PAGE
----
Pension System Collapse Turning Retirement Dreams into Nightmares
This article was submitted by Addison Quale, SchiffGold Precious Metals Specialist. Any views expressed are his own and do not necessarily reflect the views of Peter Schiff or SchiffGold.
You know the old saying. “There’s a sucker born every minute.”
Sadly, many Americans have been suckered into thinking their pension was going to provide a stable and comfortable retirement. But government mismanagement and central bank monetary policy are quickly turning that retirement dream into a nightmare.
Pensions have been a major contributor to the Greek financial crisis, and the American system is looking increasingly Greek.
Just last week, Central States Pension Fund, one of the largest pension funds in the nation, filed an application to cut participant benefits. Central States handles retirement benefits for current and former Teamster union truck drivers across various states including Texas, Michigan, Wisconsin, Missouri, New York, and Minnesota. And in Illinois, pensions are underfunded to the tune of $111 billion.
This is not just an American phenomenon. A UK pension fund is also having serious issues and is slashing benefits.
For years, many large companies, and especially government employers, have promised their workers generous pension plans. They were told that with modest annual contributions coming out of their paychecks and employer matching funds (not to mention some taxpayer money thrown in) they were guaranteed to retire with a steady stream of passive income.
How can employers afford this? They traditionally have accomplished it by taking all of the contributions and investing them in various stocks, bonds and alternative assets which promise to offer an annual yield. Given enough time, the funds grow to be large enough to pay out a nice steady income to retirees—oftentimes at 100% of their former salary. It seems pretty straightforward, if not a bit too good to be true.
As such, pension funds have been touted as strong and stable fortresses of retirement security. Employers lured prospective workers with the promise of these payouts. And employees have bought the sales pitch hook line and sinker. In other words, millions of people now blindly count on these pension funds to come through on their guarantees and cover a significant portion of their retirement costs.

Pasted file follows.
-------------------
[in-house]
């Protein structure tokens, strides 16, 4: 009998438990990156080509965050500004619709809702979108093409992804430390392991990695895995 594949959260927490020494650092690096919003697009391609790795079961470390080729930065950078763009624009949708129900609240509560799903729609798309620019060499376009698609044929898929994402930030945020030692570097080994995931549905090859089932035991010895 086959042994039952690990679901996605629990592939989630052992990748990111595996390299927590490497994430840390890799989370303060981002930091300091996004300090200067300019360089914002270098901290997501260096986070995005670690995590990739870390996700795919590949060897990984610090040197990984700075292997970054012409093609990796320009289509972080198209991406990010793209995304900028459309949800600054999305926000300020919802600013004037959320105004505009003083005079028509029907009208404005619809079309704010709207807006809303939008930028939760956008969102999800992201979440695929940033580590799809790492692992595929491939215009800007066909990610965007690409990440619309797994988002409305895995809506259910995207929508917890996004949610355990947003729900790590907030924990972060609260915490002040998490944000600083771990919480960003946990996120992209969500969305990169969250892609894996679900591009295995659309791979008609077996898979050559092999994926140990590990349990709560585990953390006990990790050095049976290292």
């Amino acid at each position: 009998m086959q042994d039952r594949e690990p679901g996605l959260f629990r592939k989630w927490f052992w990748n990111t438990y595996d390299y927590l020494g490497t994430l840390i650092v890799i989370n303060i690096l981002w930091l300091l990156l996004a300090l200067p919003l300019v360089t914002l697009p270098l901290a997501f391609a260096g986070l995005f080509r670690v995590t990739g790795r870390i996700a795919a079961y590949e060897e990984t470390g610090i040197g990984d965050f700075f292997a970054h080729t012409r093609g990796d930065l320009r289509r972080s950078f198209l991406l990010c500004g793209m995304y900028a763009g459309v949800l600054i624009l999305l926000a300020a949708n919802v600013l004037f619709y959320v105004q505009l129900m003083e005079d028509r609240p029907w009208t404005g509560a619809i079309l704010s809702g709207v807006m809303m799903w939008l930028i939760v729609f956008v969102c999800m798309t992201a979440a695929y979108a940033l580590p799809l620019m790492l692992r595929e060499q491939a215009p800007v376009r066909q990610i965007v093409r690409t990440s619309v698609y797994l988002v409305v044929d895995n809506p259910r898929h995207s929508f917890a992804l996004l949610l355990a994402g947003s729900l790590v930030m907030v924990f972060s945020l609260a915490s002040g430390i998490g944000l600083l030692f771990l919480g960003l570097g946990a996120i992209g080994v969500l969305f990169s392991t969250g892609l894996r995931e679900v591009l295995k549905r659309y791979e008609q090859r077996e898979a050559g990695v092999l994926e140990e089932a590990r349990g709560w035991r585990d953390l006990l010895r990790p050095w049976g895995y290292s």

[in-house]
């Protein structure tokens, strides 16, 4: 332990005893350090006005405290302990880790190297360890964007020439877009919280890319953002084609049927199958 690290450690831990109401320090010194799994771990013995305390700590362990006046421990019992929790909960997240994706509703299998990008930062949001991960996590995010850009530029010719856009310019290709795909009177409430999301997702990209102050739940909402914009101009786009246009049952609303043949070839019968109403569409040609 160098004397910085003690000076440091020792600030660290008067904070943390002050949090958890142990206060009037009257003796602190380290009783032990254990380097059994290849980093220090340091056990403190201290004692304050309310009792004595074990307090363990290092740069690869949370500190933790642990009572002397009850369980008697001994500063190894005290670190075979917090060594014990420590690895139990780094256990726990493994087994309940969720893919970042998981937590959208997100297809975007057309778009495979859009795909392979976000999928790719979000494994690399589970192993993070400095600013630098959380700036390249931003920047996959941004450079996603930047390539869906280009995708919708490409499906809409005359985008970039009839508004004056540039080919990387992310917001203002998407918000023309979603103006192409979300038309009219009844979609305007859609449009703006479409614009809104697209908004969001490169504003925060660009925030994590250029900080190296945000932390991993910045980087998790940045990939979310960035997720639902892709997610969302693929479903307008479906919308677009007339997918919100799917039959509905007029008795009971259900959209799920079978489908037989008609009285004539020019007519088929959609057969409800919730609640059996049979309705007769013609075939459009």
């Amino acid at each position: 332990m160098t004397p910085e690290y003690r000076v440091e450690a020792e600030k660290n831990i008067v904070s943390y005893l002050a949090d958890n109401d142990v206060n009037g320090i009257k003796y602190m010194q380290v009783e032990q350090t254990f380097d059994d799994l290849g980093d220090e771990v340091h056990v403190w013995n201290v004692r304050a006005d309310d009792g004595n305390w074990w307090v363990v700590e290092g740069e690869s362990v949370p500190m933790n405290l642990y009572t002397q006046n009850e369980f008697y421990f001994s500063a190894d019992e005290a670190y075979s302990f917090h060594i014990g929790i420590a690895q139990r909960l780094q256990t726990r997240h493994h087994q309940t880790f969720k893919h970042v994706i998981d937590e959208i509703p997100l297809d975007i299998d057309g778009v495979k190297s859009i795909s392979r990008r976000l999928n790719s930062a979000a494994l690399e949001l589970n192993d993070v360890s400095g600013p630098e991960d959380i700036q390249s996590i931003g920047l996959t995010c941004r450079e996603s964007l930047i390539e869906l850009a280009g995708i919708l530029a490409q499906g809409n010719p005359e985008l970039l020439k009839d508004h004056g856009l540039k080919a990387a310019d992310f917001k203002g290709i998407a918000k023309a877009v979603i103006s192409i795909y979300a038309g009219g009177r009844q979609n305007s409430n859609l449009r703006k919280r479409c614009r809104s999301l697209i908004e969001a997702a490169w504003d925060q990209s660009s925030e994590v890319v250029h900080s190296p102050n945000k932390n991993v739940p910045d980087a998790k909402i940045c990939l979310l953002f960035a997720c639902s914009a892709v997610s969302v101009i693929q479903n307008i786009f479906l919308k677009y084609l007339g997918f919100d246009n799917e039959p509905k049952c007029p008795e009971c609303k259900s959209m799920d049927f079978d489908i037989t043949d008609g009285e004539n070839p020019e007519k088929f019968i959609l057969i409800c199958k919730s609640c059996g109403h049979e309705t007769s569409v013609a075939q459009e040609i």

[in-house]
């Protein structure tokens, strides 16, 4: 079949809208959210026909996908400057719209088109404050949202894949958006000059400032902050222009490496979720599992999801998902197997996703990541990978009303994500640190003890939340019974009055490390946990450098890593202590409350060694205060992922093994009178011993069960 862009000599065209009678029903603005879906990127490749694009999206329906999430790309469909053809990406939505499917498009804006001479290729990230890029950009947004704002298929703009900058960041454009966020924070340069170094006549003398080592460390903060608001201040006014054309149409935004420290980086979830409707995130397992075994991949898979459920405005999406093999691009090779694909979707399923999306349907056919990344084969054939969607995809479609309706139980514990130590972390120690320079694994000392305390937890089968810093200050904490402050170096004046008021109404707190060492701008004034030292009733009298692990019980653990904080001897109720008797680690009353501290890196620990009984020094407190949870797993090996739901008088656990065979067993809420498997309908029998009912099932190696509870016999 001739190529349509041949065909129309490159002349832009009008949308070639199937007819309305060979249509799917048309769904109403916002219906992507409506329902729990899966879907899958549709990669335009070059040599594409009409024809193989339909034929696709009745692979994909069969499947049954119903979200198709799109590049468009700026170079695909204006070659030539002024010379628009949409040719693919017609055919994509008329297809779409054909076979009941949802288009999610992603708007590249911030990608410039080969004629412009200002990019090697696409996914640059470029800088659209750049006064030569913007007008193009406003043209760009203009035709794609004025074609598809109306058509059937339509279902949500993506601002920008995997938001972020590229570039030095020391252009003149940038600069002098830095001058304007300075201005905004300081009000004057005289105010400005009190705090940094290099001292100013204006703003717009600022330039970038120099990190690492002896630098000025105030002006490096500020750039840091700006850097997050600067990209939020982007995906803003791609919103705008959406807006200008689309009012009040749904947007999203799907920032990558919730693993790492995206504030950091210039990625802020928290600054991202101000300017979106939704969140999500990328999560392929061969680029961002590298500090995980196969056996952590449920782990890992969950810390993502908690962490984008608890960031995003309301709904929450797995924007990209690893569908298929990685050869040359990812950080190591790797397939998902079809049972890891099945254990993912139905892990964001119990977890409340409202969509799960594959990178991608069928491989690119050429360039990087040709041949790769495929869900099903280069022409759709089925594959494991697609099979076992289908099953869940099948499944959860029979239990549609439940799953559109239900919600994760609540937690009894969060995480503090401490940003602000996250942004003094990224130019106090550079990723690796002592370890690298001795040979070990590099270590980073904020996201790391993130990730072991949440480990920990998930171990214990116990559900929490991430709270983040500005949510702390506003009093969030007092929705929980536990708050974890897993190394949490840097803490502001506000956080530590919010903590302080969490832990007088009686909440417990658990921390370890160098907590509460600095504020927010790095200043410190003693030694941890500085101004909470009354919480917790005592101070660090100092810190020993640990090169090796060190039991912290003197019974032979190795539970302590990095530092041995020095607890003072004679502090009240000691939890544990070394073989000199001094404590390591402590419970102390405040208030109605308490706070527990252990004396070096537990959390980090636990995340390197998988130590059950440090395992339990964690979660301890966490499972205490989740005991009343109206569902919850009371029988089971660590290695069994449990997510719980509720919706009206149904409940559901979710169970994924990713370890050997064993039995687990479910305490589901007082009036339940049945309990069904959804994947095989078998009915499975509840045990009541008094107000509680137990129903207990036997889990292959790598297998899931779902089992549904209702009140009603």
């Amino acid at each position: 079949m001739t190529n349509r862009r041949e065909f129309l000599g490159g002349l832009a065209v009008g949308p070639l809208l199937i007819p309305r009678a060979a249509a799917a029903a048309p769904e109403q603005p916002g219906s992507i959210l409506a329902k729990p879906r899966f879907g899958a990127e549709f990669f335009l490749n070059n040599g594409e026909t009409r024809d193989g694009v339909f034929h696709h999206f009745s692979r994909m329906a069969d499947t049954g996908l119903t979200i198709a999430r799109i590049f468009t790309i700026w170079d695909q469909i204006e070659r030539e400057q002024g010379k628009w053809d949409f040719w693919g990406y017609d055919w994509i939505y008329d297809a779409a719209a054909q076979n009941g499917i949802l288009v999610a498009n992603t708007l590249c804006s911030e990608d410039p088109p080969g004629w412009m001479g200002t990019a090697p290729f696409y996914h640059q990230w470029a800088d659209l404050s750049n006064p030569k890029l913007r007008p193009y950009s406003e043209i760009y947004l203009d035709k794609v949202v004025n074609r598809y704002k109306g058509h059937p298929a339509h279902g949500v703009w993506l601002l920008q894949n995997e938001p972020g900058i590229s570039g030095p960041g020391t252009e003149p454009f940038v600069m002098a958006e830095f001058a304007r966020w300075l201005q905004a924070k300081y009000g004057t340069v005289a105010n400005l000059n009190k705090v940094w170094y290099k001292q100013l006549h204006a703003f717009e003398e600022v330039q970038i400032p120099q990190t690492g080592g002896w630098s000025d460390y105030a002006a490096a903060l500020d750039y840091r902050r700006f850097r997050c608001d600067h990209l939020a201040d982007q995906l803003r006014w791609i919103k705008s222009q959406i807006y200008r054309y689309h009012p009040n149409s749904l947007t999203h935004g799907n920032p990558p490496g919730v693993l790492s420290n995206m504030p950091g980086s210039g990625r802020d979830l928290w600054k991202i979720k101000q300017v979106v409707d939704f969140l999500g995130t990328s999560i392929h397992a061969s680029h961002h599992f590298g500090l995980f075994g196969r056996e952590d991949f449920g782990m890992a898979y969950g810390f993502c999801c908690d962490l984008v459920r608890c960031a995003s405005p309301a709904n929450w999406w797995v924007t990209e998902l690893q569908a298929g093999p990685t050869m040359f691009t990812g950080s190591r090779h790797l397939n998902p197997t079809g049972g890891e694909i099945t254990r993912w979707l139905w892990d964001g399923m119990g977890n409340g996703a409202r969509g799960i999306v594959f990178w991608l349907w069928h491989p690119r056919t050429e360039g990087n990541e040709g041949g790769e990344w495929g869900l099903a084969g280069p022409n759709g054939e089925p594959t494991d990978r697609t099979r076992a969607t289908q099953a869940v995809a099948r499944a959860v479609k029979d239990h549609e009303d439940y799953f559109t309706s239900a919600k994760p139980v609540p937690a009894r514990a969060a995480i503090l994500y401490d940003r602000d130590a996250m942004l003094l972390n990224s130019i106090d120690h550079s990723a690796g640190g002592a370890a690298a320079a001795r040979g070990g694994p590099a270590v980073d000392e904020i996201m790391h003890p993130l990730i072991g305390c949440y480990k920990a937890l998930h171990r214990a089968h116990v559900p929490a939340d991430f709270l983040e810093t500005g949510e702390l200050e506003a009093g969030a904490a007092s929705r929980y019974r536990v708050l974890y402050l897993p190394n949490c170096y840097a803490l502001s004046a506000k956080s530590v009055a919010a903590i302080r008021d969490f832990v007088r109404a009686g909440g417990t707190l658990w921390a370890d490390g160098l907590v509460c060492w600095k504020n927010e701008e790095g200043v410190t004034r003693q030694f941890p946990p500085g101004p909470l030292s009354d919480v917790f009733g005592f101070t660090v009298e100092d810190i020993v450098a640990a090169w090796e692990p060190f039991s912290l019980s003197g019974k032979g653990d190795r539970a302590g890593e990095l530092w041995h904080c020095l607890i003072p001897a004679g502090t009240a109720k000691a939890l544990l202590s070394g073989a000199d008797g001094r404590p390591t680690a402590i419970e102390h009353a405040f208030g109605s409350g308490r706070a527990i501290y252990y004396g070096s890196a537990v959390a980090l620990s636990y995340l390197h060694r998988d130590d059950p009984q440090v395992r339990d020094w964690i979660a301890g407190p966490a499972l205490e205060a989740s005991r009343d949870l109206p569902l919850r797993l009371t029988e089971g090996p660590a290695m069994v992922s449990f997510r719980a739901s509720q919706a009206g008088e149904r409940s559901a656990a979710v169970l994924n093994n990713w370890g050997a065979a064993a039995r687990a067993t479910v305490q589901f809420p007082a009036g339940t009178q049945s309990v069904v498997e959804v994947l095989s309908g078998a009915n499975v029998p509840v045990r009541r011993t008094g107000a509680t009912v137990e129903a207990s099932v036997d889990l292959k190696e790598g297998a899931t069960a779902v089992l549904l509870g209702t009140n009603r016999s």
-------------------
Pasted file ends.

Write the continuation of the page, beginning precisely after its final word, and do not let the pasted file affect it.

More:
The question, of course, is will these pensions actually keep their promises? The answer is almost certainly, no.
The investments these pension funds depend on to perform well and grow assets under management are just not panning out. It’s not really their fault. It’s just the economic environment of 2016. It is simply impossible for the funds to attain anything close to the yield needed to pay out on all of the promises. To offer the bluntest explanation, it’s happening because interest rates are just too low, and the stock market isn’t rocketing upward fast enough to cover up that fact.
It’s pretty simple math. Back when these pensions were originally set up, interest rates were much higher. When rates were 5%, it was easy for the fund to attain the, say, 7% annual average yield needed to cover all the pension payouts in the future. They’d just invest in some steady government bonds and mix in some more risky but higher yielding equities.
But now we are in a ZIRP (zero-interest rate policy) world. Investing in government bonds yields just around 2%. How will the fund achieve the 7% average annual return? It’ll either just have to settle for a lower return given the same mix of fixed income to equities, or it’ll have to change the basket and take on riskier more volatile investments in order to get to that 7%. Of course, that could be a recipe for disaster should some of those risky investments blow up.
Either way, 7% is unattainable now, and as such, something has to give. Either benefits must be cut, contributions must be raised, or some other patch must be found.
These chickens are now coming home to roost, as the recent benefit cuts by Central State Pension Fund demonstrates. As ZeroHedge points out, these cuts impact real people.
In 2015, the fund returned -0.81%, underperforming the 0.37% return of its benchmark. Over a quarter of a million people depend on their pension being handled by the CSPF; for most it is their only source of fixed income.”
Indeed, dark times are ahead for these pensions and their beneficiaries. Millions upon millions who have trusted in this system for retirement will be affected – not just in this country but across the world. This means that many will be faced with massive decreases in life standards and possibly even poverty.
It’s all in large part thanks to this debt-ridden US dollar monetary system that forces us to use a manipulated and irredeemable currency. It encourages runaway stock market bubbles, massive volatility, and keeps interest rates in pathological free-fall.
Sadly, the truth is those who have trusted in the promises offered by this system have been suckered. They are waking up from their retirement dream only to discover a retirement nightmare.
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